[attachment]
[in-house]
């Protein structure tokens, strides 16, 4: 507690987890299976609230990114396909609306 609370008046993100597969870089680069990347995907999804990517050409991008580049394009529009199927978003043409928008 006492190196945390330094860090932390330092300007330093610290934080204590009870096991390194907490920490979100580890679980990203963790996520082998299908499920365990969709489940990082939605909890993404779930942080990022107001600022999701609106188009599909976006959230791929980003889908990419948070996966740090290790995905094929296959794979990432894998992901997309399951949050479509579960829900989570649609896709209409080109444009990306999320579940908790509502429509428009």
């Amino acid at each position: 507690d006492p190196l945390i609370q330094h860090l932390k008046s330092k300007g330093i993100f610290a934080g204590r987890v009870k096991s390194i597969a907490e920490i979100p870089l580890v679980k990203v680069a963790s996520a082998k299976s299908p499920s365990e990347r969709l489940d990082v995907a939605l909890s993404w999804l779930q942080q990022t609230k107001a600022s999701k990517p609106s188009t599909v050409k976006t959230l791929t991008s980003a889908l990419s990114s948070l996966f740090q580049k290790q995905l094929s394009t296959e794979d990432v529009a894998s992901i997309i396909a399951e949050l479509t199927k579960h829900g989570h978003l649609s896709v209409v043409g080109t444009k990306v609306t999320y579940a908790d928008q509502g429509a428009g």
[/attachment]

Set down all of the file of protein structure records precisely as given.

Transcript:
[in-house]
């Protein structure tokens, strides 16, 4: 507690987890299976609230990114396909609306 609370008046993100597969870089680069990347995907999804990517050409991008580049394009529009199927978003043409928008 006492190196945390330094860090932390330092300007330093610290934080204590009870096991390194907490920490979100580890679980990203963790996520082998299908499920365990969709489940990082939605909890993404779930942080990022107001600022999701609106188009599909976006959230791929980003889908990419948070996966740090290790995905094929296959794979990432894998992901997309399951949050479509579960829900989570649609896709209409080109444009990306999320579940908790509502429509428009």
């Amino acid at each position: 507690d006492p190196l945390i609370q330094h860090l932390k008046s330092k300007g330093i993100f610290a934080g204590r987890v009870k096991s390194i597969a907490e920490i979100p870089l580890v679980k990203v680069a963790s996520a082998k299976s299908p499920s365990e990347r969709l489940d990082v995907a939605l909890s993404w999804l779930q942080q990022t609230k107001a600022s999701k990517p609106s188009t599909v050409k976006t959230l791929t991008s980003a889908l990419s990114s948070l996966f740090q580049k290790q995905l094929s394009t296959e794979d990432v529009a894998s992901i997309i396909a399951e949050l479509t199927k579960h829900g989570h978003l649609s896709v209409v043409g080109t444009k990306v609306t999320y579940a908790d928008q509502g429509a428009g």